The 2013 portrait of Kate Middleton by Paul Emsley has an eerie effect on the eye. Hanging in the National Portrait Gallery, the image has a composition that is quite distinct from the more coloured realism of its royal counterparts. It has a flatness of precision, and yet a layer of the unfathomable; the literality of a photograph, and yet the soul of a painting. Indeed, it is a portrait which epitomises the alluring quality of photorealism as well the resurgence of mainstream interest lately surrounding this genre.
Photorealism first emerged in the late 1960s, both as an offshoot of Pop Art and a reaction against Expressionism. During a time when contemporary art was dominated by a thirst for abstraction, the genre sought to reclaim the central importance of image. Its founding artists were indebted to the simultaneous rise of photography, with figures such as Richard Estes and Ralph Goings modelling their paintings not on nature but, for the first time, on a readily captured picture. The process loosely involves reproducing photographic material on canvas, so that the form appears a peculiar hybrid of the camera and the paintbrush. While photorealistic art initially focused on commonplace scenes and settings, its subjects have become more widespread and illusionistic over time.
However, in its imitation of what might already be considered an imitation, the genre has tended to prompt three words of disparagement: ‘what’s the point?’ It is not initially as ignorant a question as some may think. Only a few metres away from the framed Duchess of Cambridge is a portrait of Dame Kelly Holmes by photorealist Craig Wylie. At a first glance, the starkness of its detail convinced me that it must surely be a photograph – why else would it be crafted to so closely resemble one? But paradoxically, it was my eventual knowledge that it was indeed a painting, not the work of a machine, that opened a sudden level of appreciation and insight. Wylie described his painting as creating ‘a kind of hyperreality through amplification’; rightly so, there is an enchanting, often deceptive power in the ability of photorealism to reconstruct its own identifiable mode of reality.
Moreover, it is interesting that this style of art seems to resonate so strongly in this particular era. In Reality Hunger: A Manifesto, author and critic David Shields discusses the ‘lure and blur of the real’ that seems to define contemporary culture. It is worth pointing out that his ideas have aptly been paralleled with the ‘lure and blur’ of photorealism, as he writes: ‘Living as we perforce do in a manufactured and artificial world, we yearn for the “real,” semblances of the real. We want to pose something nonfictional against all the fabrication—autobiographical frissons or framed or filmed or caught moments which, in their seeming unrehearsedness, possess at least the possibility of breaking through the clutter. A deliberate unartiness: “raw” material, unprocessed, unfiltered, uncensored.’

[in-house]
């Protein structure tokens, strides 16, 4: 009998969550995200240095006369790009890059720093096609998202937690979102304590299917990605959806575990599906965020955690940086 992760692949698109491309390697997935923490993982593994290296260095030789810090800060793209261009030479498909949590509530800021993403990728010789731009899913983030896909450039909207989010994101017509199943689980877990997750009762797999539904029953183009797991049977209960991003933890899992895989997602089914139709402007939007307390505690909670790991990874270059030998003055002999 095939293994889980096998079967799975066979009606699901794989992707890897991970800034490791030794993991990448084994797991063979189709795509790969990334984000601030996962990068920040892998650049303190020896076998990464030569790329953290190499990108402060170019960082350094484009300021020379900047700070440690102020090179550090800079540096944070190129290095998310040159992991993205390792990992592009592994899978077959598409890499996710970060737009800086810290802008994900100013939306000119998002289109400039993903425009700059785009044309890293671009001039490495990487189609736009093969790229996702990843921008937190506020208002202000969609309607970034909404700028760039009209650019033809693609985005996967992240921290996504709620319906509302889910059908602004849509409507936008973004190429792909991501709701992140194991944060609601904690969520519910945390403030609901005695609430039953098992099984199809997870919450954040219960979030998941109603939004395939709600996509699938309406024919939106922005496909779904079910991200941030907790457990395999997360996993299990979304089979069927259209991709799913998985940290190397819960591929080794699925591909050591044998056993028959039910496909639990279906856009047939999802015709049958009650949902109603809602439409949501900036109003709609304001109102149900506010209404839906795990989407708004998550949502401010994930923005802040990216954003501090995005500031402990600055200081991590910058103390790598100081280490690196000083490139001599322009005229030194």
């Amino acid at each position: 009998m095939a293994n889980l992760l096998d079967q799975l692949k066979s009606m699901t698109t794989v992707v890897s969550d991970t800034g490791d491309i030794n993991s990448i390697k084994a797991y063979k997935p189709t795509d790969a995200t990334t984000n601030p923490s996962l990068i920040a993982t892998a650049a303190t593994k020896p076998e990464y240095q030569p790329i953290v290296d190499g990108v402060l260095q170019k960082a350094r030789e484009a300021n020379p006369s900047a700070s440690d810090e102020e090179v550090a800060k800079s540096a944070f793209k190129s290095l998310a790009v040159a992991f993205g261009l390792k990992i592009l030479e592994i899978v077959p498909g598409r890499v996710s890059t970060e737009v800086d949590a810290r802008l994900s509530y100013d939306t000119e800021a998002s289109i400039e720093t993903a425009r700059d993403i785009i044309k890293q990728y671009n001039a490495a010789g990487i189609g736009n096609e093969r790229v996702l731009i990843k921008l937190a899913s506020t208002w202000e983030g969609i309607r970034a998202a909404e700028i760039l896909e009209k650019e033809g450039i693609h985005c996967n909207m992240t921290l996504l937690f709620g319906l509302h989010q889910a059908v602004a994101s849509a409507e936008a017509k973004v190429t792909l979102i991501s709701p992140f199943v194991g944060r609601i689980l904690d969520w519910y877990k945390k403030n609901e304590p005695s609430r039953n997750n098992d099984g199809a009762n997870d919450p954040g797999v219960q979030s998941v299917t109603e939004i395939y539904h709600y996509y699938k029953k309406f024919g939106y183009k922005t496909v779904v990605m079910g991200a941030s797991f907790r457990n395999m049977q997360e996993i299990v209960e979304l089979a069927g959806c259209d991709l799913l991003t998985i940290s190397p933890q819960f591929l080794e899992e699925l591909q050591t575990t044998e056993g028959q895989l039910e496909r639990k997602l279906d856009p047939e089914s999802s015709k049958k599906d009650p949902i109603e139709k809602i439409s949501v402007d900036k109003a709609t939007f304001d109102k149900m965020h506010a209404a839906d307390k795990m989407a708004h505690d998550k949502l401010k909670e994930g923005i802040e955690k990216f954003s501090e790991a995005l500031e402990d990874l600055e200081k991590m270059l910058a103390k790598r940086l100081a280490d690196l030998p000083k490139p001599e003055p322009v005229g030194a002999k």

Whatever the extent to which photorealism pertains to this ‘reality hunger’ culture, it is undeniable that the appeal of these paintings is located in their ‘semblances of the real’, or quasi-reality. All art is an attempt at authenticity – sensual, emotional, psychological or visual – and photorealism works on a more enigmatic level. Indeed, the Western art tradition shows a long-held fixation with both naturalism and convincing illusion, and this reaches as far back as 6th century B.C. Greece. Photorealism somehow amalgamates both of these qualities, and as such, this self-conscious tension between what is real and what is perceived has a naturally beguiling effect.
It was Banksy who said that ‘art should comfort the disturbed and disturb the comfortable’, and what is ultimately most remarkable about photorealism is its achievement of the latter. Perception and reality, painting and photography, imitation and imagination – the real beauty of this genre is its ability to obscure and even manipulate so many of these common artistic binaries. It is not quite the simplistic mirror of reality for which it may have first been dismissed, but rather, a more complex reflection of what we had perhaps expected to see.